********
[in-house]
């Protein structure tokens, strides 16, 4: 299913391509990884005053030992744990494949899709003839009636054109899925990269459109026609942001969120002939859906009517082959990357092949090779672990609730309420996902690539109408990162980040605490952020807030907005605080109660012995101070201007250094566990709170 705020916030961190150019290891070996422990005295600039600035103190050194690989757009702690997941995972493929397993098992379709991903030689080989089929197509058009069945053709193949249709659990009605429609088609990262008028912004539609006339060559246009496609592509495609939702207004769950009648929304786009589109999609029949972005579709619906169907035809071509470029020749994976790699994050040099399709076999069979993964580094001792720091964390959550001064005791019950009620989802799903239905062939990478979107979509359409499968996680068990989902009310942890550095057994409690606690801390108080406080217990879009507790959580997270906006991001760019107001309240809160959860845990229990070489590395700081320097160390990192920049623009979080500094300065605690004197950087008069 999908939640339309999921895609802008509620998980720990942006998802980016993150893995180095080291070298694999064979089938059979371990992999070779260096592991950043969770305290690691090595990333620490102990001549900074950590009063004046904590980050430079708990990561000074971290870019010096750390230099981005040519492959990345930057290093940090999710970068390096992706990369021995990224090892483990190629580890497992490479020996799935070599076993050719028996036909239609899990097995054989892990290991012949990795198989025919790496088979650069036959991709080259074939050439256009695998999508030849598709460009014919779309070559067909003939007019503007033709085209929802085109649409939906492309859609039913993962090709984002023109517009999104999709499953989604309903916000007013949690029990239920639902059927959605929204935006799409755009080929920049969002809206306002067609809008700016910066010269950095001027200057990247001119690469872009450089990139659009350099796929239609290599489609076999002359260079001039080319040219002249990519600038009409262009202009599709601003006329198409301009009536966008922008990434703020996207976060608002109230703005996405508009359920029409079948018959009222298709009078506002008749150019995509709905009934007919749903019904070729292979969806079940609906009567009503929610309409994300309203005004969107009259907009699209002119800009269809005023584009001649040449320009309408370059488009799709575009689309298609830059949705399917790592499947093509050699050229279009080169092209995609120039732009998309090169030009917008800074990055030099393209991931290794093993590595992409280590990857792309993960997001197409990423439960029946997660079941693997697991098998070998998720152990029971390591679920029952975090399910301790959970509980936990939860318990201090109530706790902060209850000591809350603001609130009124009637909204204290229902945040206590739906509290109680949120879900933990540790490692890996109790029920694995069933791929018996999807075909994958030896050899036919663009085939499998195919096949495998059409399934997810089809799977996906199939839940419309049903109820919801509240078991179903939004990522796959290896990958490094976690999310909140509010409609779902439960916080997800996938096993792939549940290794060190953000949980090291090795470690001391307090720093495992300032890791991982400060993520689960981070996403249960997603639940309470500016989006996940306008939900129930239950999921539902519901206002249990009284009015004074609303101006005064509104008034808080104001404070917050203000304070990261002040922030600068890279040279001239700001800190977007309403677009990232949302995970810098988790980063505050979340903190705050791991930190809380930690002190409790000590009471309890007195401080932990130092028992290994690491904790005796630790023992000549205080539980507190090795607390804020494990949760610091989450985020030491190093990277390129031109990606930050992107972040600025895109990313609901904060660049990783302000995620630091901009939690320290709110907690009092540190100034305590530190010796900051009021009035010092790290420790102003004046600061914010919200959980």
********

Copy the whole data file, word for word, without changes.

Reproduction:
[in-house]
């Protein structure tokens, strides 16, 4: 299913391509990884005053030992744990494949899709003839009636054109899925990269459109026609942001969120002939859906009517082959990357092949090779672990609730309420996902690539109408990162980040605490952020807030907005605080109660012995101070201007250094566990709170 705020916030961190150019290891070996422990005295600039600035103190050194690989757009702690997941995972493929397993098992379709991903030689080989089929197509058009069945053709193949249709659990009605429609088609990262008028912004539609006339060559246009496609592509495609939702207004769950009648929304786009589109999609029949972005579709619906169907035809071509470029020749994976790699994050040099399709076999069979993964580094001792720091964390959550001064005791019950009620989802799903239905062939990478979107979509359409499968996680068990989902009310942890550095057994409690606690801390108080406080217990879009507790959580997270906006991001760019107001309240809160959860845990229990070489590395700081320097160390990192920049623009979080500094300065605690004197950087008069 999908939640339309999921895609802008509620998980720990942006998802980016993150893995180095080291070298694999064979089938059979371990992999070779260096592991950043969770305290690691090595990333620490102990001549900074950590009063004046904590980050430079708990990561000074971290870019010096750390230099981005040519492959990345930057290093940090999710970068390096992706990369021995990224090892483990190629580890497992490479020996799935070599076993050719028996036909239609899990097995054989892990290991012949990795198989025919790496088979650069036959991709080259074939050439256009695998999508030849598709460009014919779309070559067909003939007019503007033709085209929802085109649409939906492309859609039913993962090709984002023109517009999104999709499953989604309903916000007013949690029990239920639902059927959605929204935006799409755009080929920049969002809206306002067609809008700016910066010269950095001027200057990247001119690469872009450089990139659009350099796929239609290599489609076999002359260079001039080319040219002249990519600038009409262009202009599709601003006329198409301009009536966008922008990434703020996207976060608002109230703005996405508009359920029409079948018959009222298709009078506002008749150019995509709905009934007919749903019904070729292979969806079940609906009567009503929610309409994300309203005004969107009259907009699209002119800009269809005023584009001649040449320009309408370059488009799709575009689309298609830059949705399917790592499947093509050699050229279009080169092209995609120039732009998309090169030009917008800074990055030099393209991931290794093993590595992409280590990857792309993960997001197409990423439960029946997660079941693997697991098998070998998720152990029971390591679920029952975090399910301790959970509980936990939860318990201090109530706790902060209850000591809350603001609130009124009637909204204290229902945040206590739906509290109680949120879900933990540790490692890996109790029920694995069933791929018996999807075909994958030896050899036919663009085939499998195919096949495998059409399934997810089809799977996906199939839940419309049903109820919801509240078991179903939004990522796959290896990958490094976690999310909140509010409609779902439960916080997800996938096993792939549940290794060190953000949980090291090795470690001391307090720093495992300032890791991982400060993520689960981070996403249960997603639940309470500016989006996940306008939900129930239950999921539902519901206002249990009284009015004074609303101006005064509104008034808080104001404070917050203000304070990261002040922030600068890279040279001239700001800190977007309403677009990232949302995970810098988790980063505050979340903190705050791991930190809380930690002190409790000590009471309890007195401080932990130092028992290994690491904790005796630790023992000549205080539980507190090795607390804020494990949760610091989450985020030491190093990277390129031109990606930050992107972040600025895109990313609901904060660049990783302000995620630091901009939690320290709110907690009092540190100034305590530190010796900051009021009035010092790290420790102003004046600061914010919200959980």